After looking at standings data for the last few weeks, I came up with yet another standings-based question: What position in the standings is the most likely to win the Grey Cup?
For this work, I went through every Grey Cup since 1954 (the same starting point I’ve been using from the beginning), and added a tally for both the winner and the loser of the game. As usual, my initial question led me down a path I wasn’t expecting to go on. Also, as usual, 1995 messes with the West-East dynamic of the league. Since it was a Baltimore-Calgary Grey Cup, I made the executive decision to count Baltimore as an Eastern team and Calgary as a Western team for that season, even though the divisions didn’t exist like that in 1995.
First, let’s go over the basics. Since 1954, the West has a 35-27 lead over the East in the Grey Cup. Also, every place in the standings in both the West and East from first place to third place has won at least one Grey Cup. No team placing 4th or lower has ever been to a Grey Cup, including those teams that have made the playoffs as a crossover team.
Let’s first look at the West.
First-place teams in the West have gone to 37 Grey Cups, and have gone 25-12 in those games, a 67.57% win percentage. First-place teams in the West go to the Grey Cup 59.68% of the time.
Second-place teams have gone to 17 Grey Cups, but have only won 6, a 35.29% win percentage. Second place teams have gone to the Grey Cup 27.42% of the time.
Third-place teams have gone to eight Grey Cups, and have won four, an even 50% winning percentage. They have gone to the Grey Cup 12.9% of the time from this position in the standings.
Now, for the East.
First place in the East is a very likely Grey Cup visitor, advancing to 46 of 62 Grey Cups covered in this study, a 74.19% percentage, but have only won 20 of them, a 43.48% winning percentage.
Second place in the East covers the vast majority of the times that the first-place team doesn’t go, going 15 times and winning six. They get to the Grey Cup 24.19% of the time and win it 9.68% of the time.
Fans of the team in third place in the East shouldn’t make their Grey Cup reservations based on expecting to see their team in the game: It has only happened once since 1954, for a 1.61% chance – but this sole Grey Cup appearance was a win, with Montreal defeating Calgary, another third-place team, in 1970.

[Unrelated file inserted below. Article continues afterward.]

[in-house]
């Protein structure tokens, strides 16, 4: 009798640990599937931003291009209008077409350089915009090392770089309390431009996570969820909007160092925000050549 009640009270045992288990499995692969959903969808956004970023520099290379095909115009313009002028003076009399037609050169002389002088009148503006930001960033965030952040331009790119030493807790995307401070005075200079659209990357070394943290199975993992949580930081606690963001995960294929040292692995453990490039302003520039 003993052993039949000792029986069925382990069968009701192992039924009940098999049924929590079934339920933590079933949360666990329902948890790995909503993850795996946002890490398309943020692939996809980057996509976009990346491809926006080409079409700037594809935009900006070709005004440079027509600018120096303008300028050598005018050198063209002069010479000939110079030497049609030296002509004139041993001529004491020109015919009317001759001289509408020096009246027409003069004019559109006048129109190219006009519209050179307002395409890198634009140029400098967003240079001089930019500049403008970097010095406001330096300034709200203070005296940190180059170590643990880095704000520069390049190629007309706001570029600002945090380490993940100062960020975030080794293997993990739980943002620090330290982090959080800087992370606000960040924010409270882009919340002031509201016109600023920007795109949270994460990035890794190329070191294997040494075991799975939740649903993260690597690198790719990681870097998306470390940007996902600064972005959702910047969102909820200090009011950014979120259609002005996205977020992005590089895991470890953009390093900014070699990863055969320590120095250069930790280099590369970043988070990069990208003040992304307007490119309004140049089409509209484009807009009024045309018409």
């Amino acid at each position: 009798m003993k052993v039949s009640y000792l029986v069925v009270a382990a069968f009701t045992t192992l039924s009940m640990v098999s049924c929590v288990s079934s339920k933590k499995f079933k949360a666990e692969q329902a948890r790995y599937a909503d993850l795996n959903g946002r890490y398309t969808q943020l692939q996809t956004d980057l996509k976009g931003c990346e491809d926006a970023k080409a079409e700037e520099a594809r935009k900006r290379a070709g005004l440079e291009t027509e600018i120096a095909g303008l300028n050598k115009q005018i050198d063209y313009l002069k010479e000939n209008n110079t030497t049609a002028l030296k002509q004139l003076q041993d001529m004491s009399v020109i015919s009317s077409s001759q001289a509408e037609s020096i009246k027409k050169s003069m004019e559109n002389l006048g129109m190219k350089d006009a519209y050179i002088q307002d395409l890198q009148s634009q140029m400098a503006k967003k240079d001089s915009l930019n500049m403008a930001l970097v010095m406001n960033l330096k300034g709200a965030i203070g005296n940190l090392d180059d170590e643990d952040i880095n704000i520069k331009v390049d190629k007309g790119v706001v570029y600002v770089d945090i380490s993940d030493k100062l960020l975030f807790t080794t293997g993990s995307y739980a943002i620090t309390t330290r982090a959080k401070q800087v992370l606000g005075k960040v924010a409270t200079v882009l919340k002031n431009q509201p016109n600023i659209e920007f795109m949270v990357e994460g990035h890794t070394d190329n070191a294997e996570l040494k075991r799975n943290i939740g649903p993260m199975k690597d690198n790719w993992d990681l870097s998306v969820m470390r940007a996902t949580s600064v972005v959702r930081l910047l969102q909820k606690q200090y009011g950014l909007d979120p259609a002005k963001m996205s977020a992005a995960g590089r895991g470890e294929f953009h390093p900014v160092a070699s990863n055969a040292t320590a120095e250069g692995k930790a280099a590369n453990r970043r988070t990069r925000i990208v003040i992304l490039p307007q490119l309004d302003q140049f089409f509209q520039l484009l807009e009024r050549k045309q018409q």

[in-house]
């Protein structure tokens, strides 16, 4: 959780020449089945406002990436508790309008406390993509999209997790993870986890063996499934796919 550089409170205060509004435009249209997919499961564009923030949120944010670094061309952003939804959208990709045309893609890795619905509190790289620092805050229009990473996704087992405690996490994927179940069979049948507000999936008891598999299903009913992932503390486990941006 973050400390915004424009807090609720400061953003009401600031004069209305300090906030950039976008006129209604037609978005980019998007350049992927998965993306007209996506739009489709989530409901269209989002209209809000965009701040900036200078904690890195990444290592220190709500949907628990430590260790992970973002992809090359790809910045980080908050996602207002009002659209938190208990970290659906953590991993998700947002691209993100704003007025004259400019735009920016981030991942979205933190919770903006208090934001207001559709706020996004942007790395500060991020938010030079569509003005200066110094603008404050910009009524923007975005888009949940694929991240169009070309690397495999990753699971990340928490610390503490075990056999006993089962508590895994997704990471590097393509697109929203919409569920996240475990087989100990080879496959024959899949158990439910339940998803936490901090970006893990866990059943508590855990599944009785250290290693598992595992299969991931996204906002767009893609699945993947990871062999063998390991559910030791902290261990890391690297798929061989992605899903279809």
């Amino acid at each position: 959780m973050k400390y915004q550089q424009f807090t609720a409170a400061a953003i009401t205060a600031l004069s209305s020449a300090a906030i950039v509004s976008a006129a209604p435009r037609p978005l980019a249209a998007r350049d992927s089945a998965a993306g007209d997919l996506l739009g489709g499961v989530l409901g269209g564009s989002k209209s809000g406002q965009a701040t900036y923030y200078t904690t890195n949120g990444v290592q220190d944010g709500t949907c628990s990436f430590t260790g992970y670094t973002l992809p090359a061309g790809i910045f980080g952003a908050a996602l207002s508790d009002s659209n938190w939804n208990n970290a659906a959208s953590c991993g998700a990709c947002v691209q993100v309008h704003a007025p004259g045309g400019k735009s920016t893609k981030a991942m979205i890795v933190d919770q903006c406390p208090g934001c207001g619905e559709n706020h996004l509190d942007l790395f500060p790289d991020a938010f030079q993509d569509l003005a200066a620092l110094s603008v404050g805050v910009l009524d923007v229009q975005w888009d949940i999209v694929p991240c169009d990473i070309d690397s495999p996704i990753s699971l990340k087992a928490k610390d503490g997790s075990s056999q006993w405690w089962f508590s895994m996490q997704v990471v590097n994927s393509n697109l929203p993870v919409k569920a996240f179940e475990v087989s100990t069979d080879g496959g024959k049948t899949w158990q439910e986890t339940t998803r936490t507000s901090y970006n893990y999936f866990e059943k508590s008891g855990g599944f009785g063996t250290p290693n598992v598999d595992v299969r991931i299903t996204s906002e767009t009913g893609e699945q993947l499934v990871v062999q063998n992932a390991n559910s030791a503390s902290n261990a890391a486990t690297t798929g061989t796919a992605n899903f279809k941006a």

Of course, now I’m curious about the numbers when considering each place in the standings, regardless of division.
First-place teams have gone to the Grey Cup 83 times out of the 124 potential slots available (62 Grey Cups x 2 teams in each game). At a rate of 66.94%, this makes just over a 2-of-3 success rate. Division champions have won 45 of 62 Grey Cups for an even higher percentage of 72.58%. This tells me that just over once every four years can you expect a team which finished lower than first to hoist the Grey Cup. When they make the game, they tend to win, winning 45 of 83 visits for a 54.22% win rate.
Second-place teams have made 32 visits out of the 124 possible times, a 25.80% rate, and have won 12 of the 62 Grey Cups, a 19.35% rate. When they get there, they don’t fare well, having won only 12 of 32, or 37.5% of the time they make the game.
Third-place teams don’t get to the game often, as would be expected. They have visited only nine times out of a possible 124 (including the aforementioned Montreal-Calgary final of 1970 featuring two third-place teams), only a 7.26% rate. They have won five times out of 62 total Grey Cup games, a percentage of 8.06%. When they get to the game, though, they’re dangerous, having won 5 of 9, or 55.55% of the time.
Just a little something more to keep in mind when making your predictions for the upcoming season…
– written by Joe Pritchard